Another source of aid to infrastructure in Tonga is the Integrated Urban Development Sector Project, funded by the Asian Development Bank, who stated that rapid population growth has put pressure on the infrastructure in Tonga’s capital, Nuku’alofa. Along with the Australian government aid agency AusAID, this multi-million dollar project focused on six different components of Nuku’alofa’s urban services, including water supply, solid waste services and development of roads and drains. Its goal is also to raise awareness in the community about issues such as household management of solid waste and public health benefits for safe waste disposal. Since 2016, 30 kilometers of expressways, national highways, fully access-controlled roadways and provincial, district and rural road networks have been built or upgraded.

The improvement of infrastructure in Tonga will aid the country a great deal in its economic development. Infrastructure plays such a vital role in every nation and with the projects working hard to sustain Tonga, there is a chance for employment rates and incomes to rise.

– Kailey Brennan

Photo: Flickr

water quality in NigeriaIn Nigeria, one of the foremost necessities for survival has become a luxury reserved for a fortunate few. Clean water quality in Nigeria is essential, but for many, it is elusive if not outright unobtainable. Seventy million Nigerians lack access to safe drinking water, according to the Pulitzer Center. This means that more than 35 percent of people in the continent’s most populous nation face the daily deprivation of their basic needs.

A confluence of geographic, climatic and institutional factors contribute to their plight. Because much of Nigeria’s drinking water is unpurified groundwater, it usually contains pollutants and chemical contaminants like heavy metals responsible for debilitating diseases like dysentery, typhoid and cholera. Estimates suggest that these diseases – preventable with clean water and basic sanitation – claim the lives of about 60,000 Nigerian children under five each year.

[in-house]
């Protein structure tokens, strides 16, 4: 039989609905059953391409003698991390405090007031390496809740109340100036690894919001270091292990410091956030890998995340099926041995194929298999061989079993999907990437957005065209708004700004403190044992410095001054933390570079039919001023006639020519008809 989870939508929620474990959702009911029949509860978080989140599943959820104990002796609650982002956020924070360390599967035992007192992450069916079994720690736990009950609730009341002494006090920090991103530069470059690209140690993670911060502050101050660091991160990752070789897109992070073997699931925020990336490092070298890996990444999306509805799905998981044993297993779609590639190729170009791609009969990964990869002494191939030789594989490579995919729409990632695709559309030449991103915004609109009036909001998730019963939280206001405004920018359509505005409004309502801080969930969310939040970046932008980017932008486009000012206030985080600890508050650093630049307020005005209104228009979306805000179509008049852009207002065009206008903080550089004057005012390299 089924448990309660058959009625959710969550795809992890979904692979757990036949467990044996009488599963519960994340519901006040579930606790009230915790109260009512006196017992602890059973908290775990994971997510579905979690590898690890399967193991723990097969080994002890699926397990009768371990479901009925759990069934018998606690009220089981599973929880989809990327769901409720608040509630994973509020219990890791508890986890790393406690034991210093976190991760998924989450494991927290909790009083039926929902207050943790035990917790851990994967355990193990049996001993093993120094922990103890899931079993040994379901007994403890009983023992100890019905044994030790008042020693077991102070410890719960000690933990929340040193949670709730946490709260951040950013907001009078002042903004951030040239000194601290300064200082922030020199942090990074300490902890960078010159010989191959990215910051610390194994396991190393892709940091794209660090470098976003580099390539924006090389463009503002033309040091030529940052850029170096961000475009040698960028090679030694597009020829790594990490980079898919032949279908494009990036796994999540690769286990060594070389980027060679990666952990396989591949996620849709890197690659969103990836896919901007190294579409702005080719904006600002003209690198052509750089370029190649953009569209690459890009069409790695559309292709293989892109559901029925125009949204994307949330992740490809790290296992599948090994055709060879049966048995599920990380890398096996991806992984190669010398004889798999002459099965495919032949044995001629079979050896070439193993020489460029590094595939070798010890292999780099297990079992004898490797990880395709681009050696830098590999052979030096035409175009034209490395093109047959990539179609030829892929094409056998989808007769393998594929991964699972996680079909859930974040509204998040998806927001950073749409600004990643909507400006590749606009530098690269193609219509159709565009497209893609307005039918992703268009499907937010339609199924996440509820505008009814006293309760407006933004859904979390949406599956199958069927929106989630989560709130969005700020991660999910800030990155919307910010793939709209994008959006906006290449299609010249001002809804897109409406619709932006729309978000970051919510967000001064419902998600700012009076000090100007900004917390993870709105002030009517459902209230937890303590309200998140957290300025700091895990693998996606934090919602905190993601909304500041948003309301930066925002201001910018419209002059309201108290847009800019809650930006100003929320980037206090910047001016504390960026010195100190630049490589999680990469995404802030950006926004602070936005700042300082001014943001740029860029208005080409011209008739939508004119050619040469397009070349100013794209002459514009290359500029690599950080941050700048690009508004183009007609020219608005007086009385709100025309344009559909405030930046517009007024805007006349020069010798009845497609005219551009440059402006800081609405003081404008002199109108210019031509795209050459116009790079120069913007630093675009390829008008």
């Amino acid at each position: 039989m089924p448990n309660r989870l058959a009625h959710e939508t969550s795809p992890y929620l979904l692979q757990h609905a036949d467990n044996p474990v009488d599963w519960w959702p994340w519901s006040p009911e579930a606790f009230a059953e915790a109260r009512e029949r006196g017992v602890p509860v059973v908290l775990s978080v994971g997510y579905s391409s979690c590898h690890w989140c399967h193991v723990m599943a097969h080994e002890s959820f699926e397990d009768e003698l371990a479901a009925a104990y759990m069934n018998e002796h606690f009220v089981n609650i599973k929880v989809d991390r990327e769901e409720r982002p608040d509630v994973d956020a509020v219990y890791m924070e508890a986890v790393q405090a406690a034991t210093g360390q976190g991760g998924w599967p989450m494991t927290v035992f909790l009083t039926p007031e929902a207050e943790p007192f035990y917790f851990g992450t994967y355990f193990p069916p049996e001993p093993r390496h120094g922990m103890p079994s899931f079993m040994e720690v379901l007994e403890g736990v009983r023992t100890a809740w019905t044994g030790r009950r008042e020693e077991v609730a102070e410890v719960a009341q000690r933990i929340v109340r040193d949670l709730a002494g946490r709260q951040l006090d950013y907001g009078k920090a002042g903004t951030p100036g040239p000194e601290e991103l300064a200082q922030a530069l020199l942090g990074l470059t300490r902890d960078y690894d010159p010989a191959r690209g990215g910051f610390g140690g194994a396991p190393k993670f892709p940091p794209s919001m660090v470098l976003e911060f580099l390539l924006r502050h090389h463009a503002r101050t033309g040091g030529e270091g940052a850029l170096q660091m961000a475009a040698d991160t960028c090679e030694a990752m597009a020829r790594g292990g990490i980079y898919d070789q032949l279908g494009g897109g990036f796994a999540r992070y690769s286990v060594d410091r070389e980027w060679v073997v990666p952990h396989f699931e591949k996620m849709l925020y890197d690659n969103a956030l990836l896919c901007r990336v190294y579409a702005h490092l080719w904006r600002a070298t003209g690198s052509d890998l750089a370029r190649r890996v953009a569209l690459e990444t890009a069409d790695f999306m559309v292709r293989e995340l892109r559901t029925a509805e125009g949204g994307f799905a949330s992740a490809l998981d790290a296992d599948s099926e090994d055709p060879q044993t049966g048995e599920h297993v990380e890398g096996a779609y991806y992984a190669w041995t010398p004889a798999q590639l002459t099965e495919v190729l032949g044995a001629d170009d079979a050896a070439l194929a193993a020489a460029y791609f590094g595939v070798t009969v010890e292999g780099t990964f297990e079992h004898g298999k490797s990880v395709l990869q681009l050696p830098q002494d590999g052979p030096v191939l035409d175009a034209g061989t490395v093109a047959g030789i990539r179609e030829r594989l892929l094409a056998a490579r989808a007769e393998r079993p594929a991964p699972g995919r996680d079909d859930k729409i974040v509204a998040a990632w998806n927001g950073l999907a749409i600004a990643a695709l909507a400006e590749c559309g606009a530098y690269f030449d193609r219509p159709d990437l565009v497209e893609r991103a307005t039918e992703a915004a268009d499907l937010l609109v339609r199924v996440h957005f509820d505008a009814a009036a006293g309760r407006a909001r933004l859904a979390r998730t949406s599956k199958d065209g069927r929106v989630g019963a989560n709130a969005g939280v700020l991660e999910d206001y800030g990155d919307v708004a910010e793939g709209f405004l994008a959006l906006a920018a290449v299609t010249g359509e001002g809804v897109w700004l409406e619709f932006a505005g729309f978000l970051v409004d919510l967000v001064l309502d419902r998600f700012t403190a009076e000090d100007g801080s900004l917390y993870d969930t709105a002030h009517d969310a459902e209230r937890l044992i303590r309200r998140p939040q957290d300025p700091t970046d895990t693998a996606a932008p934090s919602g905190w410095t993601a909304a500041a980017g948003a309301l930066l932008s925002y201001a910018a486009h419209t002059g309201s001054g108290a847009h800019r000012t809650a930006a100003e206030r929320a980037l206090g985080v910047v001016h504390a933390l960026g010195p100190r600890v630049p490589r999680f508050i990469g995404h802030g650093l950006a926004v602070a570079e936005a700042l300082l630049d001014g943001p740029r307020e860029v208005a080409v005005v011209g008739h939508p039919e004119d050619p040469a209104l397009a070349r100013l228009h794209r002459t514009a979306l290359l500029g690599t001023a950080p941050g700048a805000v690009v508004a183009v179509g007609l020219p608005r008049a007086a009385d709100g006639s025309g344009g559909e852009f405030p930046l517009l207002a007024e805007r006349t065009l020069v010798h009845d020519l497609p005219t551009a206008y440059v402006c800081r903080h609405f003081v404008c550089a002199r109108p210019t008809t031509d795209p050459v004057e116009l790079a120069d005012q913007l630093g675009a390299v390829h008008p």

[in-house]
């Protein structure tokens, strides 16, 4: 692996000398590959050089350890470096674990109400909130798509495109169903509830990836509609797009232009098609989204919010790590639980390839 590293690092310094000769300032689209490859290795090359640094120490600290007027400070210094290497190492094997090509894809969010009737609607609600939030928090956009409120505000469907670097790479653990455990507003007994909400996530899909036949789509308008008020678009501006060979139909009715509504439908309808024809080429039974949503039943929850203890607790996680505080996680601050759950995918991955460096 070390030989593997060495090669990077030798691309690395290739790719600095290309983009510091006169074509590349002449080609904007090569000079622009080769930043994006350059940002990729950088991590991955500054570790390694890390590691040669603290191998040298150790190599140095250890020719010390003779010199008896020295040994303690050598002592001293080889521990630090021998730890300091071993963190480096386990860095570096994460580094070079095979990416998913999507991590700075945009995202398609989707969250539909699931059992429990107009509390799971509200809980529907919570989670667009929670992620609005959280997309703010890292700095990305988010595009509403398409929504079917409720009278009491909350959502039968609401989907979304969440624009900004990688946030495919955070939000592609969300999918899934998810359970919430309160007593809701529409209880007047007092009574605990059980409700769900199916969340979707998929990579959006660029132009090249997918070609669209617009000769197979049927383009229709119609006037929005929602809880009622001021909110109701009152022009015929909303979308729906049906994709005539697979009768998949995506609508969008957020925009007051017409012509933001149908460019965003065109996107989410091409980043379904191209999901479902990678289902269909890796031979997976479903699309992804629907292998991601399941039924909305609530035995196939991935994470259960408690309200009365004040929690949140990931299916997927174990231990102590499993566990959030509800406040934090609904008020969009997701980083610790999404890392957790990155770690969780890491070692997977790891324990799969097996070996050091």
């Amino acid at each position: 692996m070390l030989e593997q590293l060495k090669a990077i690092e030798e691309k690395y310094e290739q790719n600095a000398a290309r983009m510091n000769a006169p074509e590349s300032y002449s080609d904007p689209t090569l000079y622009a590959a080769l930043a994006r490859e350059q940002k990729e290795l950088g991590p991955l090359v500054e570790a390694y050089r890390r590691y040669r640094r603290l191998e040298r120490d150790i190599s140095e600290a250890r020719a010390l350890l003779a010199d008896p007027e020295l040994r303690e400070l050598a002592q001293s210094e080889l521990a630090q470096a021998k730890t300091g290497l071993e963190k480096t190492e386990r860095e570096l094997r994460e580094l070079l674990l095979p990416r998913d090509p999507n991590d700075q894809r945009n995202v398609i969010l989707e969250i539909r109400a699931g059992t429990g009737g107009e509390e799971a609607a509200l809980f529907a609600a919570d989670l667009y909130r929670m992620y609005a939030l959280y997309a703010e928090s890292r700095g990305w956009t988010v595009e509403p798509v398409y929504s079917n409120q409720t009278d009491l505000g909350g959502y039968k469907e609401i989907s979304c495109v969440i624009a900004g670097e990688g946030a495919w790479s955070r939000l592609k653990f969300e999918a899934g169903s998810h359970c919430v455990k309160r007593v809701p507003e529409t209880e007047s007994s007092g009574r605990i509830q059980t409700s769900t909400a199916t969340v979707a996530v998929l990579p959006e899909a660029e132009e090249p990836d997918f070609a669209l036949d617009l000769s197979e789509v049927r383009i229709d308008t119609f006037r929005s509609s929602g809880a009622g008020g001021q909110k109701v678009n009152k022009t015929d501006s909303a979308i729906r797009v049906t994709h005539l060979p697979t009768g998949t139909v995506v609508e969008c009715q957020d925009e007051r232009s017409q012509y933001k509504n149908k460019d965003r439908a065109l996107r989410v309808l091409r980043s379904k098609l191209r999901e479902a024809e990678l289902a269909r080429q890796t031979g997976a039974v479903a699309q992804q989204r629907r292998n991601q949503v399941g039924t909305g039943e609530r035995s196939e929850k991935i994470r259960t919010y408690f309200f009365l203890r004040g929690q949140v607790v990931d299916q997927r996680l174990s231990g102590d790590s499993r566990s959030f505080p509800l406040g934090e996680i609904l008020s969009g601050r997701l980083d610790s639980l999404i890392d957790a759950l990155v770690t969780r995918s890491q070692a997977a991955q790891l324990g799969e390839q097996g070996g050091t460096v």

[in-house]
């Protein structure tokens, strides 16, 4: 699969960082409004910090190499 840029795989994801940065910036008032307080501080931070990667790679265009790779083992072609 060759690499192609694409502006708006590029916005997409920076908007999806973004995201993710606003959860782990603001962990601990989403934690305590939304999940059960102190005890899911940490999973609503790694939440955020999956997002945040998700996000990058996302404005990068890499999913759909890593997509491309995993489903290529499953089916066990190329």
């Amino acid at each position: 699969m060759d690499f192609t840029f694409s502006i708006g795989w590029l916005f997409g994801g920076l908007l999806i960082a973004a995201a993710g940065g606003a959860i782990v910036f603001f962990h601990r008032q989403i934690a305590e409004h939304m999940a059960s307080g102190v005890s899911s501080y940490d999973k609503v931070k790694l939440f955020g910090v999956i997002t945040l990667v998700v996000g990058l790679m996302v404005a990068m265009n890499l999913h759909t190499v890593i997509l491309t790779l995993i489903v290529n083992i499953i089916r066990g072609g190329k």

The Nigerian government is tasked with reducing these numbers and providing potable water to their people. So far, they have been largely unsuccessful. Despite annual budgets of around $500 million for water sanitation programs, the country was unable to meet its goals for clean water access by 2015.

This is due to pervasive government corruption and ineffectual mechanisms to hold them accountable. Typically, funds are dispersed from the national government to the 36 states, which have discretion in spending and giving some of the money to localities.

According to a senior official, “There is no clear tracking for budgeted funds or expenditures…Most of the states don’t have water policies; there is no state in the federation that has a regulatory agency for water”.

To mitigate this corruption, the Pan Africa Chemistry Network suggests a national water strategy with clear roles for all institutions involved, as well as instruments to ensure better accountability. With such a framework in place, the government would be better equipped to meet the challenges of water quality in Nigeria.

Despite these setbacks, there are significant opportunities for improvement. Amid government dysfunction, optimism emanates from ingenuity. Technological innovation is enabling the purification of water across the continent.

One such invention to improve water quality in Nigeria is the EPA Compact Water Plant, which uses a process called hydraulic flocculation to clean contaminated water. One model uses a solar panel to provide the energy for the process, which can be performed by an individual. Tested in four African communities, this technology has performed well, and its proliferation across Nigeria could be an enormous improvement to current methods.

Janet Daniels, a resident of the capital city of Abuja, has an acute understanding of the impact such technology could have. Currently, she is forced to collect her water from a local borehole.

“We cannot wait for the government to do anything” she laments. “I have to boil the water [because] it has little particles of stuff in it”.